Buyers’ focus on plush and romantic looks meant that satiny jacquards, velvets and outrageous fake furs were in, while items with a techy look or dry hand were out.
Micheline Ip, who works with local designer William Beranek on his namesake line, said she was on the hunt for “something that looks luxurious, but doesn’t cost a zillion dollars….I have a strong feeling for fabrics that are comforting, not so hard-edged.” Beranek is beefing up his sales force and opening his first William B. corporate showroom in the New Mart in downtown Los Angeles as part of his efforts to make the line more visible during the economic slowdown.
Vendors also showed updated velvet looks, in acid-dipped and burn-out versions.
J.L. de Ball debuted a washed velvet, which had the look of distressed denim. Several manufacturers sampled the fabric, said Steven Bhereur, national sales manager for the Canadian company.
Paul Serror, vice president of California Sunshine Activewear, which holds the license for Playboy sportswear, shopped for velveteen.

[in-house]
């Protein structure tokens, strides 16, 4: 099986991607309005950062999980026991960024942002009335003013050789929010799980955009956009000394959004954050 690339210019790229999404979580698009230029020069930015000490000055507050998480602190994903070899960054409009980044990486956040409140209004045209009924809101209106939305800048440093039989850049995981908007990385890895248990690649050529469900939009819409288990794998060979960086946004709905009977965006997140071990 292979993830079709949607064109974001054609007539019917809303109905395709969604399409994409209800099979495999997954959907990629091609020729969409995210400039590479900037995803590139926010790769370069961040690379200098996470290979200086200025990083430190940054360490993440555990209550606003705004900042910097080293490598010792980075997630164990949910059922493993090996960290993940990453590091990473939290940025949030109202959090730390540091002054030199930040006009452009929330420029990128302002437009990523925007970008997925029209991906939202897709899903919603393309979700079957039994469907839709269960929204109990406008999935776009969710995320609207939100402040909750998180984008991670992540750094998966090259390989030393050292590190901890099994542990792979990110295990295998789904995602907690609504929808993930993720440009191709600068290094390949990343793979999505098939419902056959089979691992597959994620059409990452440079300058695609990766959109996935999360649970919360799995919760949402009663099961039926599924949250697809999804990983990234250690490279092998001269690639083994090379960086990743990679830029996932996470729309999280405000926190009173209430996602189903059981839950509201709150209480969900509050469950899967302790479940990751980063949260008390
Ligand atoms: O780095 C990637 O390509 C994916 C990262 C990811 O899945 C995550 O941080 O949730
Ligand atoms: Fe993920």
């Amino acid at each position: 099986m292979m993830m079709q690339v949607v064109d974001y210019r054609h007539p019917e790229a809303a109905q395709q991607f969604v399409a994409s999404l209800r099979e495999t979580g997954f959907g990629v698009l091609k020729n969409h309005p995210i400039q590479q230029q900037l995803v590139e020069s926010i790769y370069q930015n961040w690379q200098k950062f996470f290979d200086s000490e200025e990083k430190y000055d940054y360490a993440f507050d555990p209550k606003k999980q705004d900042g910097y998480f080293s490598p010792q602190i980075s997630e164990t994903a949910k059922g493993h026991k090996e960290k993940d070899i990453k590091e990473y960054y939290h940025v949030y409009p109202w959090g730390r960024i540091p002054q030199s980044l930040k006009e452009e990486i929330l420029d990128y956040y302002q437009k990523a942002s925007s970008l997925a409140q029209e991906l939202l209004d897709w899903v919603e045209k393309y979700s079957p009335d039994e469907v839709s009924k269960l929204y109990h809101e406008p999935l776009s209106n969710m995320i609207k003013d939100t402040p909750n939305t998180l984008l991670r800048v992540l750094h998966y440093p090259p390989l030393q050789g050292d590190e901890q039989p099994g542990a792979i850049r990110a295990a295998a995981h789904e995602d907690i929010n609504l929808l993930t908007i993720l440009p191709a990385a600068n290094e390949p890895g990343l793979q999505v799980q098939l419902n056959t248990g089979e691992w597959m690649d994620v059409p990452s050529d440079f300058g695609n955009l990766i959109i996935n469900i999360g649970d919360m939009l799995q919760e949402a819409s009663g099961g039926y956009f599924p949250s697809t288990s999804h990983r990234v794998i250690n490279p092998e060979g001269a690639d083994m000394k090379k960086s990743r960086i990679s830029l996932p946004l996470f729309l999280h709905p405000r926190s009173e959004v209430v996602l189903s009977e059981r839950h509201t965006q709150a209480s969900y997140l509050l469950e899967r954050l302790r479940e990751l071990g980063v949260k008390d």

“It has come back from the Seventies,” he noted. “We’ve been having a good run on the trend in France.”
In addition to corduroy and velvet, companies showed a wide range of textured fabrics.
Workaday textures like thermal, terry cloth, and Braille plaids, in which a ribbed plaid is knitted into a solid fabric, did well for Vernon, Calif.-based Shara-Tex Inc., according to designer Darcy Hughes.
Italian firm Picci showed a fabric with an avant-garde texture, made with loosely knitted acrylics and mohair twinkling with coppery threads.
“We’re getting more bold and aggressive. It’s important to see the quality of the yarn,” observed Fred Rottman, executive vice president of the company’s U.S. division.
Tweeds replaced pinstripes as the men’s wear fabric of choice. Vendors showed plaids that were tonally colored — in shades of green or chocolate, for example — with a Seventies feel.
Toiles continued to be strong, especially those with whimsical motifs or in colorways complimentary to denim, according to exhibitors.